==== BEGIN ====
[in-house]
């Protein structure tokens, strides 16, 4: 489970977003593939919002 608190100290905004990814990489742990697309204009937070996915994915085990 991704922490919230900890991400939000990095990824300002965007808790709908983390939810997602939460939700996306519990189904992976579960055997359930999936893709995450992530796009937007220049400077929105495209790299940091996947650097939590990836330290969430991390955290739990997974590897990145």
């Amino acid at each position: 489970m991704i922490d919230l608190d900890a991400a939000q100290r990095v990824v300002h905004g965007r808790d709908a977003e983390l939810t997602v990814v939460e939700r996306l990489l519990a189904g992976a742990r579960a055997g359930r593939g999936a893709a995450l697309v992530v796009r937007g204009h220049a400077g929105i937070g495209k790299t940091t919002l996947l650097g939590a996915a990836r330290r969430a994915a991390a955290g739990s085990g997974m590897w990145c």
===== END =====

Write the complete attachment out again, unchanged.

[in-house]
């Protein structure tokens, strides 16, 4: 489970977003593939919002 608190100290905004990814990489742990697309204009937070996915994915085990 991704922490919230900890991400939000990095990824300002965007808790709908983390939810997602939460939700996306519990189904992976579960055997359930999936893709995450992530796009937007220049400077929105495209790299940091996947650097939590990836330290969430991390955290739990997974590897990145």
């Amino acid at each position: 489970m991704i922490d919230l608190d900890a991400a939000q100290r990095v990824v300002h905004g965007r808790d709908a977003e983390l939810t997602v990814v939460e939700r996306l990489l519990a189904g992976a742990r579960a055997g359930r593939g999936a893709a995450l697309v992530v796009r937007g204009h220049a400077g929105i937070g495209k790299t940091t919002l996947l650097g939590a996915a990836r330290r969430a994915a991390a955290g739990s085990g997974m590897w990145c």